|Red breast sunfish hold a special spot in my fly fishing memories...thanks Berry for playing a big role in those memories|
I subscribe to the theory that fly fishing is genetic. While I have no scientific data to support this, I do offer this anecdotal evidence. My birth father was an avid...no...fanatical fly fisherman. His three sons are also fly fishing fanatics. In my case, I never got to fish with my birth father, at least not in the physical sense. He died of cancer when I was two years old. While I never fished with him when he was physically on this earth, I take my birth father, "Al" fly fishing with me in the spiritual sense on each of my fly fishing adventures. This is why I believe fly fishing is hereditary...although you can choose to learn it.
About three years after my birth father's death, my mom remarried. My step-father may not have chosen me to be his step-son, but for nearly 46 years he chose to be my dad. His recent death at age 84 had me reminiscing about many great memories, but as a fly fisherman, three standout that I think are worth sharing.
My dad, who went by the nickname "Berry" as a young man, was not an avid fly fisherman but he was an avid sportsman. He loved to hunt and preferred the woods over church to be closer to God. Despite not being an avid fly fisherman he managed to get me to the trout stream every opening day. When my folks retired to the western foothills of North Carolina, my dad expressed an interest in fly fishing. And why not? They lived about 30 minutes from a nice trout stream; my brother Jan and I and our families lived just two hours from them; and Jan owned a fly shop and guide service where I hung out and occasionally helped him run it.
One year we gave dad a nice fly rod outfit for Christmas. It didn't take dad long to cast a nice loop. It seemed like he was a natural. Hell...he seemed like he was a natural at anything he tried...music, archery, baseball, pool, table tennis, etc. and fly casting was no different, although his actual fly fishing skills needed honed.
Case in point, I remember fishing with him at the trout stream near where he lived. We fished a pool with rising fish but they were being persnickety. I finally dialed in on what they were munching and caught a couple. Dad was still fishless when I waded over and gave him the fly I was using. I positioned myself back on the other side of the stream and on the first cast with the fly dad hooked a good trout. As he got the fish close I could tell he wasn't sure what to do, but before I could get over to him with the net he beached the fish, "gently" placed his boot on the trout, and removed the hook. He then "nudged" the trout back to the water with a boot to the anal fin. The fish did swim away, but we had a lesson on releasing fish on the ride home.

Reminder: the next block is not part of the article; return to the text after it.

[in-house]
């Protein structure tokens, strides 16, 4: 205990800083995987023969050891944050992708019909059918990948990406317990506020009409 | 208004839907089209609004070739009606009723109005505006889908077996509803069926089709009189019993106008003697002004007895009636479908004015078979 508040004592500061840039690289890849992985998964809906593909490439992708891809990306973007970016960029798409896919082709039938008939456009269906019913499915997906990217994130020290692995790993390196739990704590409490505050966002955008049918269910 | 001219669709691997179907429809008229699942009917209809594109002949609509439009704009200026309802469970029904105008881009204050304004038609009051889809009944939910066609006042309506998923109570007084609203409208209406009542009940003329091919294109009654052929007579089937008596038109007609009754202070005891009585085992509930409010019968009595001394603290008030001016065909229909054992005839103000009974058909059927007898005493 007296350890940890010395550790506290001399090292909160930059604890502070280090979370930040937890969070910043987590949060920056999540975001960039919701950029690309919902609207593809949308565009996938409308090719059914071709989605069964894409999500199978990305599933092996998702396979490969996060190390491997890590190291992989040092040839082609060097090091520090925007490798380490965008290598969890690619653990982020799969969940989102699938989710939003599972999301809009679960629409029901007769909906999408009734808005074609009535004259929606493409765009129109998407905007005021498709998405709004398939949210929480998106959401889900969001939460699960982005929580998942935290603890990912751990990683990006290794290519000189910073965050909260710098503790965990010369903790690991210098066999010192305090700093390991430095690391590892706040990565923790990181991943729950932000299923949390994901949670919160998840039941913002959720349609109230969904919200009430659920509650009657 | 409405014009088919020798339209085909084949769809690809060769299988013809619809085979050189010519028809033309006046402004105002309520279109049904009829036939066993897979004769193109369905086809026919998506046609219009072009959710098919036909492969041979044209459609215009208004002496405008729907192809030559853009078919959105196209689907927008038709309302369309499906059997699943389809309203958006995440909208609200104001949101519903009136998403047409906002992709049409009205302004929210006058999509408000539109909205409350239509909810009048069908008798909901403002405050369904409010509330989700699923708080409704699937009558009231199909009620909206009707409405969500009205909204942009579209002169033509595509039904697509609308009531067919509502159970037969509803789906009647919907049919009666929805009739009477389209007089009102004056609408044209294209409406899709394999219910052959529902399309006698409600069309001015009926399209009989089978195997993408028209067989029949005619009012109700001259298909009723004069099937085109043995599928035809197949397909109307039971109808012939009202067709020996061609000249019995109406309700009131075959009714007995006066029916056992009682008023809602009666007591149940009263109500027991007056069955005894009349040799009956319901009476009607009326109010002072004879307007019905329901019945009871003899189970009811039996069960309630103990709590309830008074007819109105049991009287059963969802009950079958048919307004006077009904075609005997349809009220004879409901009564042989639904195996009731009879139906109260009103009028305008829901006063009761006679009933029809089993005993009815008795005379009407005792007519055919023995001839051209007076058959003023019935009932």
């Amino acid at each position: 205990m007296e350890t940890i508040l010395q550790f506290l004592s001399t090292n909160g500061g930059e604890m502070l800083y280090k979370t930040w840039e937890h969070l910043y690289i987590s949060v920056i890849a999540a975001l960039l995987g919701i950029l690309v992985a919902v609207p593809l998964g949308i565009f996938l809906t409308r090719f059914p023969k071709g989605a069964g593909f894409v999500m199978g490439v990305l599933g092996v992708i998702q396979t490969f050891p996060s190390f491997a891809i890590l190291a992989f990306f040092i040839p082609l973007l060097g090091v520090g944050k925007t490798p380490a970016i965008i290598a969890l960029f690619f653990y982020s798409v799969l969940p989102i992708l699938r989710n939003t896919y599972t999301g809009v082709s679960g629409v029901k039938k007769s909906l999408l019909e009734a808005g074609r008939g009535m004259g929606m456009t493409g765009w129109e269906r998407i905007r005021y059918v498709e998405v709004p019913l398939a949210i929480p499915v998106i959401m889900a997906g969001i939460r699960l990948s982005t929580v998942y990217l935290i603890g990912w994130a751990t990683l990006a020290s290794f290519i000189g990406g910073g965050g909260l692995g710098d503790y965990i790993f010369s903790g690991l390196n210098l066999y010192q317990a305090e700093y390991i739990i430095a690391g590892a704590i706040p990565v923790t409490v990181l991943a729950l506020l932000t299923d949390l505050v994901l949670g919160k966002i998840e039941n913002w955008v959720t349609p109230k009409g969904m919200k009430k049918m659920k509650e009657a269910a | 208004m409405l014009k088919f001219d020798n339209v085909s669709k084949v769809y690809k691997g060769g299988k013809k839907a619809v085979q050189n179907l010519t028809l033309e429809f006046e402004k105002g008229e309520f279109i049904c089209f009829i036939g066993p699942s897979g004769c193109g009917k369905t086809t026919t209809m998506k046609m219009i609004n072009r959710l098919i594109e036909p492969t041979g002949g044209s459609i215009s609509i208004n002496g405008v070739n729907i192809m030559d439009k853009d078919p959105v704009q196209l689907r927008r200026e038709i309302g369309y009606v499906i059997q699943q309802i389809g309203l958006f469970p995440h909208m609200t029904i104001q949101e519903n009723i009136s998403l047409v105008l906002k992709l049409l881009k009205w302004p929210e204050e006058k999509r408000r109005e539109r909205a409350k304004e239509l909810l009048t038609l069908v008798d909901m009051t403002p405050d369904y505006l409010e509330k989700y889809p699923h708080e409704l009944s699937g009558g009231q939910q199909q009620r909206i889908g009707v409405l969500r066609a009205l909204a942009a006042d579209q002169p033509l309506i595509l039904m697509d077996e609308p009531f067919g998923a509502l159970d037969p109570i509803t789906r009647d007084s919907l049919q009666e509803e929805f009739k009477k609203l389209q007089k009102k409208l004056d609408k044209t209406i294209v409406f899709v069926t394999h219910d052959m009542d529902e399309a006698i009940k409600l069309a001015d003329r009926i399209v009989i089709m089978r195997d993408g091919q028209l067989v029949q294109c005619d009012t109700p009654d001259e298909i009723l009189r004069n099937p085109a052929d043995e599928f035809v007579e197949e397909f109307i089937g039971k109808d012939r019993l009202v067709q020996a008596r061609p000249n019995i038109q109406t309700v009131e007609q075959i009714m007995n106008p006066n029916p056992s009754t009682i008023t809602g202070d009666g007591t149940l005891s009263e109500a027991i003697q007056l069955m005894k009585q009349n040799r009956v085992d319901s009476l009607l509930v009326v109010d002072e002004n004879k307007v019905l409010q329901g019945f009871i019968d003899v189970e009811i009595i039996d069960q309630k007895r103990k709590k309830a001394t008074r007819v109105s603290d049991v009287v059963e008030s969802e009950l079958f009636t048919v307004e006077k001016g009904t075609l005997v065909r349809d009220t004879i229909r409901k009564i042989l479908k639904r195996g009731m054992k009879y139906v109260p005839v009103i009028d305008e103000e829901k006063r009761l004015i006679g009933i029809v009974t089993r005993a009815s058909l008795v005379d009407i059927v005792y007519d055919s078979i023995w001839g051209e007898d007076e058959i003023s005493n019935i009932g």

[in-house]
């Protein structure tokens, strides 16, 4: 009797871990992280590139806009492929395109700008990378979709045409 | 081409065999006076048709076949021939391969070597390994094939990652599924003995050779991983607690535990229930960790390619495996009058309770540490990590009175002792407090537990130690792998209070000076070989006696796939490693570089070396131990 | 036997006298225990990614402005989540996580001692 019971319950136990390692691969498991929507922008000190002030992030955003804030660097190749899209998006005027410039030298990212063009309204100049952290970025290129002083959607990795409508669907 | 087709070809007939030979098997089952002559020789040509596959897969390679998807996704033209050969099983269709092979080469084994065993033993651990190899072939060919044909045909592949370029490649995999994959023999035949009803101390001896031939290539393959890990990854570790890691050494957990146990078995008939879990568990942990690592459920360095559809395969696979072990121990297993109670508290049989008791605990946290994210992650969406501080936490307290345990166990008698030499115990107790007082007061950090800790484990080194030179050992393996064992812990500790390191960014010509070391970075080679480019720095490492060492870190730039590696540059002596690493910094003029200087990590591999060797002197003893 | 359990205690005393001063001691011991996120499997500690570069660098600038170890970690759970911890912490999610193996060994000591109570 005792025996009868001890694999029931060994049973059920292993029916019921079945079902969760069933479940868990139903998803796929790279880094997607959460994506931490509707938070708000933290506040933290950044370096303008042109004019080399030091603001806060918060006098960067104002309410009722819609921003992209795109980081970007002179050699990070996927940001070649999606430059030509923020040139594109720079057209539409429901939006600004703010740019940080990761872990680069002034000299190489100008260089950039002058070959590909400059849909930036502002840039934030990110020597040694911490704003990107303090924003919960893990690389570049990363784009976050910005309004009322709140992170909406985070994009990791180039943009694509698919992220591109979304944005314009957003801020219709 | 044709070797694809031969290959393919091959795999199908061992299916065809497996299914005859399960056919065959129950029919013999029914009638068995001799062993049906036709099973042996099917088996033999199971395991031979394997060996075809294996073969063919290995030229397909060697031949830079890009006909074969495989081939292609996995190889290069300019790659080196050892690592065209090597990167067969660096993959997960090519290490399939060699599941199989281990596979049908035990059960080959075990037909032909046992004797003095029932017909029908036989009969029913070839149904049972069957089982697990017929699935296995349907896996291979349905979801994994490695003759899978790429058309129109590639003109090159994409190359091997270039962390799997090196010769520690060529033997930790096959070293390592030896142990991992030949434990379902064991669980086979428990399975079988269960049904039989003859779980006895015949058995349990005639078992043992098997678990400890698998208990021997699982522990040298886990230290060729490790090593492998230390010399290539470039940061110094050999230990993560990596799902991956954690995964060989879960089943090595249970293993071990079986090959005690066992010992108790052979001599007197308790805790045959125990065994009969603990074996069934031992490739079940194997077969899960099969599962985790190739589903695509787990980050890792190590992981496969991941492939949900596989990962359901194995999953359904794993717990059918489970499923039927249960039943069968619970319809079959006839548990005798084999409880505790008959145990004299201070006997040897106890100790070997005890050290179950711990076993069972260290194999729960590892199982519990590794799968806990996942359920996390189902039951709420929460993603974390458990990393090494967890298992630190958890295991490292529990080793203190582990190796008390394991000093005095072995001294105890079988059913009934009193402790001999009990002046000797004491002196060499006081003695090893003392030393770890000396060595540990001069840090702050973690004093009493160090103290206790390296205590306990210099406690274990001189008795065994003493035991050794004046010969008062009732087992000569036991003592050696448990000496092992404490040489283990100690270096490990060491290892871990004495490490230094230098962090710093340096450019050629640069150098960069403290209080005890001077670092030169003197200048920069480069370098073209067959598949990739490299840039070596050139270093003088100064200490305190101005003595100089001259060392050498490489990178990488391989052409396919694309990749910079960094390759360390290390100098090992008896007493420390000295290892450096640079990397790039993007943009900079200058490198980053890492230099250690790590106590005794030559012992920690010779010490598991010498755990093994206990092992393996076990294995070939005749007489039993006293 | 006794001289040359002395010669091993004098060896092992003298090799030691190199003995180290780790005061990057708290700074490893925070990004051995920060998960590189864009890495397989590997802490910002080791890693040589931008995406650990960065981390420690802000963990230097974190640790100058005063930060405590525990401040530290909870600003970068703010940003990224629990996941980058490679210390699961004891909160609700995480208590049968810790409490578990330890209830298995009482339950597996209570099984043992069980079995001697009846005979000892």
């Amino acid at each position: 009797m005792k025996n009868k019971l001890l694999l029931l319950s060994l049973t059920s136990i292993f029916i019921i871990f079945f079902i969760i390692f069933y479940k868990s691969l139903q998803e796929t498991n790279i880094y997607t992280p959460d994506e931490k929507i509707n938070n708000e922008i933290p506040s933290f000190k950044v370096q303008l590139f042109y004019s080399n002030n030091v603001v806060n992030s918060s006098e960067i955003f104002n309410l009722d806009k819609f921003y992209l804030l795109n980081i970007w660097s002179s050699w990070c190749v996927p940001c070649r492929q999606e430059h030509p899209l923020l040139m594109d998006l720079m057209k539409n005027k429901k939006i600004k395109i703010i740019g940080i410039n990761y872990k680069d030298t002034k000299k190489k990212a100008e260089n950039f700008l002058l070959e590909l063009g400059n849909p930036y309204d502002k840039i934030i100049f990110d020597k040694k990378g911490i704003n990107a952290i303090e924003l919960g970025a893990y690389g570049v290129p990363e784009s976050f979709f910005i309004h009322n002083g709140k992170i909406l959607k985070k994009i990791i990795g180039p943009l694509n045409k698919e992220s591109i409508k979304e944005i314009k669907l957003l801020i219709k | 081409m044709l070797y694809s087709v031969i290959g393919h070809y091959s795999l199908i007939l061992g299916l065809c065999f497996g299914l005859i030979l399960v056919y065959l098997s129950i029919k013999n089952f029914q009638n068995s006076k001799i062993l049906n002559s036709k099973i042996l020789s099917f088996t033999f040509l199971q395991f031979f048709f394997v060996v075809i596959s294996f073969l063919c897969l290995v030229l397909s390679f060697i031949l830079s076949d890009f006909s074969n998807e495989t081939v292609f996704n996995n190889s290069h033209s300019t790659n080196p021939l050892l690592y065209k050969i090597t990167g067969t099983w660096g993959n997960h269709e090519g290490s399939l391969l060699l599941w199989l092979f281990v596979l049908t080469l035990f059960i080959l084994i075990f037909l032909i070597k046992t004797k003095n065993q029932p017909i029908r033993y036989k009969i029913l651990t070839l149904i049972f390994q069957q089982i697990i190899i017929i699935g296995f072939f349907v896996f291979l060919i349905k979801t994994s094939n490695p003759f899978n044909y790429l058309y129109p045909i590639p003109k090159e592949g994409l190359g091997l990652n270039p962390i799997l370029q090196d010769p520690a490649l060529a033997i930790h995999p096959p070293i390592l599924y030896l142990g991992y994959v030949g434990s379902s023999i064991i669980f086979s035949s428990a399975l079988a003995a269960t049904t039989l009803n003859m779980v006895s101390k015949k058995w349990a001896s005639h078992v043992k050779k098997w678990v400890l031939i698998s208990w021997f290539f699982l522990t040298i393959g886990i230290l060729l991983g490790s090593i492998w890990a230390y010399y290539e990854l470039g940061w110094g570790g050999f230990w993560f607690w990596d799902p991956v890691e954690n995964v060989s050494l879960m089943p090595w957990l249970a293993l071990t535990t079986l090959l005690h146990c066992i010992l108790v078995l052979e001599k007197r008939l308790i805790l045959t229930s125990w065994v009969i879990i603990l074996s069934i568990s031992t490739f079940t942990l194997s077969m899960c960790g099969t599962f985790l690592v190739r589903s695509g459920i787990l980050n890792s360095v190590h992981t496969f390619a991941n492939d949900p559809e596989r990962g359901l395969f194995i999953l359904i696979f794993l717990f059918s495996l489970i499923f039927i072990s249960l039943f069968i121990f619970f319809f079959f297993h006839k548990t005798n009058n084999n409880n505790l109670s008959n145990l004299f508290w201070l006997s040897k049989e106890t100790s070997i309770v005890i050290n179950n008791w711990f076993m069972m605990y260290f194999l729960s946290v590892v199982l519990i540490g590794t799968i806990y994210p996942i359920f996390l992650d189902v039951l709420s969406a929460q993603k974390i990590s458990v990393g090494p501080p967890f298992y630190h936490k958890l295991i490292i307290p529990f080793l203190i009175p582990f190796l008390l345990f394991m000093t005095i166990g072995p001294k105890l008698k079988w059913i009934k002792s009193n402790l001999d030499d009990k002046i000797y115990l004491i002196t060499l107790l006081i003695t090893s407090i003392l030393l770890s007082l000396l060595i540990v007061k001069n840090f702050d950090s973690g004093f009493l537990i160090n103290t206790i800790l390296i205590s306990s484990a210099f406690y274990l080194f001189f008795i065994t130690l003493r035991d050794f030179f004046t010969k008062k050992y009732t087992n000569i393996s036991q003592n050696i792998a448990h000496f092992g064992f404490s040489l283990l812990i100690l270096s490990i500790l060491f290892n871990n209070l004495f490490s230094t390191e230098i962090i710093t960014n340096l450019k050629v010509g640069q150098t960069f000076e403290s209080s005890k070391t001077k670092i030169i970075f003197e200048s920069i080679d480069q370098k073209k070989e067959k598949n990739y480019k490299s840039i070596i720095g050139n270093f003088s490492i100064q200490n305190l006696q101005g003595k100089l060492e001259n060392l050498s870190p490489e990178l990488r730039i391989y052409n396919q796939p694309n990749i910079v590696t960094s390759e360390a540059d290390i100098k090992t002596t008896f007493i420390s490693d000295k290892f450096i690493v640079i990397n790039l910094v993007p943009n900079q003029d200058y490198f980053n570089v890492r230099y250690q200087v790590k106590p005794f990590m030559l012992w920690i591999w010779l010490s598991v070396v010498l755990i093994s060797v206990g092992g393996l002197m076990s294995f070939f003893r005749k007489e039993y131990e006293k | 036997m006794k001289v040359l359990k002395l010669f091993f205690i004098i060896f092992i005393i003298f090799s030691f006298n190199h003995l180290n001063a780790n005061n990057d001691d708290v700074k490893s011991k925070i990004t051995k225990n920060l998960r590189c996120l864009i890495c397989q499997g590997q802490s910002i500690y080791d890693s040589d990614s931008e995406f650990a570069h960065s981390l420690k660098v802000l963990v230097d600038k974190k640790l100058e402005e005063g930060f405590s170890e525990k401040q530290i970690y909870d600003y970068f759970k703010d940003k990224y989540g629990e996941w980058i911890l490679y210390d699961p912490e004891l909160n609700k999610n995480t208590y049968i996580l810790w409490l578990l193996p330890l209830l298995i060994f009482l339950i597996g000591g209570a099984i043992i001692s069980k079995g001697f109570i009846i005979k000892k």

Dad was eager to learn and like many of us could hardly wait to try out new gear. One Father's Day we gave him a pair of felt hip waders. We celebrated the day at my house and dad seemed pleased with the hippers. As lunch finished up I could tell that dad wanted to try the new hip boots out on the water. There was a light rain falling and it was unseasonably cool for June. I got the feeling Mom wanted us to stay put. However dad insisted so we headed down to the Eno River near my house. There, the red breast sunfish were bedded up...if we caught one we must have caught a hundred. A helluva good way to spend a Father's Day.
Perhaps the best fly fishing story was relayed to me by brother Jan. He took dad to a very popular trout stream in western NC. There was easy access and plenty of fish, but also plenty of fishermen. Generally fly fishermen abide by a proper code of conduct. Etiquette dictates that if a car is parked at a pull out and folks are gearing up, then that hole is theirs to fish. Well, Jan and dad were parked at a pull out with no fisherman in sight. They began rigging up to fish when two hardware chucking good ole' boys walked right past them, walked down to the hole, and commenced to casting their rooster tails. Jan, not wanting to be confrontational suggested to dad that they drive to the next pull-out. But the old man would have none of that. He said, "I take care of them..."
So dad walked right between the two men stripped out some line and began flailing and flinging that fly in every which direction! Dad quipped, "This is my first time and I ain't very good at this...y'all better watch out!"
The two men reeled in and quickly headed down stream...as they did, dad's cast straightened, his loop tightened, and the fly landed gently on the water. They fished the rest of the day without running into another fisherman.
I am thankful for those memories and all the others dad left with us. I know I will get to fly fish with Berry again on those Heavenly waters...I'm sure Al will join us and he'll have all the best flies tied up and ready to go.